The people behind Transit, one of the more popular trip planning apps, have put together an estimate on how Covid-19 has affected every transit agency they track. Here are the figures for the Puget Sound.

The company says that the percentage declines are approximated based on previous years’ app usage, since they don’t have actual ridership data. Since these are all percentage declines against “normal”, you don’t see the typical weekend drop-offs. Still, some trends are obvious, such as the probably-shoulda-been-canceled Sounders home game on March 1.

Metro has also updated its own ridership measures, showing a continued decline over the month. There are now an average of 150,000 weekday riders, down from 400,000.

In related news, here is a big list of all local agencies, including many community-based shuttle services, that have had service impacts as a result of Covid-19.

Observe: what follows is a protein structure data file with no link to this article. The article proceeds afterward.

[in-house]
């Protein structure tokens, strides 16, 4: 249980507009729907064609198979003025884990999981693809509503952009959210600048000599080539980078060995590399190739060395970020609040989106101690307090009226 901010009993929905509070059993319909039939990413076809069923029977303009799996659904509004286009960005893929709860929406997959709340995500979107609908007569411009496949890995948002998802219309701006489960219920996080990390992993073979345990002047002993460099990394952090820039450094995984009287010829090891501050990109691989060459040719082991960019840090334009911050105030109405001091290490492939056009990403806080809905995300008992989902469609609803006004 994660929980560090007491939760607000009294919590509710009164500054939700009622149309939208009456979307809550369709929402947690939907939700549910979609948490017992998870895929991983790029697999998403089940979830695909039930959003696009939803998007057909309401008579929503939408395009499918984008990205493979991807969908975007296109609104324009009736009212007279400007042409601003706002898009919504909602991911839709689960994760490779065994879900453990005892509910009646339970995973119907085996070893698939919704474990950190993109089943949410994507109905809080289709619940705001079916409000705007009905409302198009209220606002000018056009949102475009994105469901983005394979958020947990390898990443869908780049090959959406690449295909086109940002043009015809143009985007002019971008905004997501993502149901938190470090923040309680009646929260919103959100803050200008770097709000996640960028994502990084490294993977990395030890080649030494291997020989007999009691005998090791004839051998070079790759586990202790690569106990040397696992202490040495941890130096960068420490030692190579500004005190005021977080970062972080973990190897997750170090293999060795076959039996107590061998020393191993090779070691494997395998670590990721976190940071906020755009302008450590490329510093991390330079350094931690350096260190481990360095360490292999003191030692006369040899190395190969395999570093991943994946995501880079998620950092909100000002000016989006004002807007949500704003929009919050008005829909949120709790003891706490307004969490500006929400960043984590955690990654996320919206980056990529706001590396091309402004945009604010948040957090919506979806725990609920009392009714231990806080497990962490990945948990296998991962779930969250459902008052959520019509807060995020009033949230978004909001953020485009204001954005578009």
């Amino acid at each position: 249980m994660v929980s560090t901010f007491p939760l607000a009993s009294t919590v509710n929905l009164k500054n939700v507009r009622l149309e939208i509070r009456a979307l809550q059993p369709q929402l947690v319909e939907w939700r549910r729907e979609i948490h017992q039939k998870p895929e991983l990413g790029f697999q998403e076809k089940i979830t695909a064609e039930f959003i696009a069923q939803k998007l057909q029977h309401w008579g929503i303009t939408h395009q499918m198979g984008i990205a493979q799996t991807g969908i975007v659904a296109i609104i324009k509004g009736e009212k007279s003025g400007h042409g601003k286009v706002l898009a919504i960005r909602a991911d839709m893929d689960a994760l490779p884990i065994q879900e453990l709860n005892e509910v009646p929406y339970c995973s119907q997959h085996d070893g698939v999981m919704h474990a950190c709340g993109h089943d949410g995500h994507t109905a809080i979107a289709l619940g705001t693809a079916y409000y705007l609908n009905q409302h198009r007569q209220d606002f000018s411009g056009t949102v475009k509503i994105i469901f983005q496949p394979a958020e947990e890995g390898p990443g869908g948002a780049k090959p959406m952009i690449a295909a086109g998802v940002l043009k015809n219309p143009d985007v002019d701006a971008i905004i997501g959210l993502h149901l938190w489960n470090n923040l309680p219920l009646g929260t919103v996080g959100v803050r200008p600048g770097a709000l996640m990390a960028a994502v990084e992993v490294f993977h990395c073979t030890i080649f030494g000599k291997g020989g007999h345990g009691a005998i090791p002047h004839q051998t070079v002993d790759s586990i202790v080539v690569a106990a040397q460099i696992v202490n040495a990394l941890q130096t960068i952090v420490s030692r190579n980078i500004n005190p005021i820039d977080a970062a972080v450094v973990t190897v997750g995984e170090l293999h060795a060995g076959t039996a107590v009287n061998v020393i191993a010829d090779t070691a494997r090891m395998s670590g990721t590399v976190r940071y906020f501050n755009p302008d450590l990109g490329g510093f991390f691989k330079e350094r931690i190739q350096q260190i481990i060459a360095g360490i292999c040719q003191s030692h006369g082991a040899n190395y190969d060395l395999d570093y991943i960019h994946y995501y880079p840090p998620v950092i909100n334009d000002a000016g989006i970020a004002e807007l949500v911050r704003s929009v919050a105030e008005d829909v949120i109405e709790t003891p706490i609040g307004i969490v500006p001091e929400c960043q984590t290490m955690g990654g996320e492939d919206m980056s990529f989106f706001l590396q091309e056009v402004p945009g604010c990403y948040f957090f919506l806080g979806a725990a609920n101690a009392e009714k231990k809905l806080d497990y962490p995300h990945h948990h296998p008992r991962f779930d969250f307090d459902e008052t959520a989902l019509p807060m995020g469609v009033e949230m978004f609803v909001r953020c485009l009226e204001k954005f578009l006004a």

Update 8:55am: Metro has an online tool for you to check whether or not a specific trip is cancelled.

4 Replies to “Transit app estimates local transit ridership decline”

  1. I’m glad Metro is listing which individual trips are cancelled. And I’m also glad they are restoring some service to routes that are overcrowded. It seems to me that the first place they should cut is commuter express routes with high-income, P&R-based ridership (I assume ridership is nearly zero because these passengers are likeliest to be able to work from home or drive). For an example, I checked route 219 to Issaquah Highlands. Curiously, they have cut five of six inbound AM trips, but only two of nine outbound PM trips. So there is seven times as much outbound than inbound service. That seems very wasteful.

  2. Any information on how the cancelled trips show up in OBA? Do they appear as late/on time/early, scheduled arrival, or simply missing (like they should be)?

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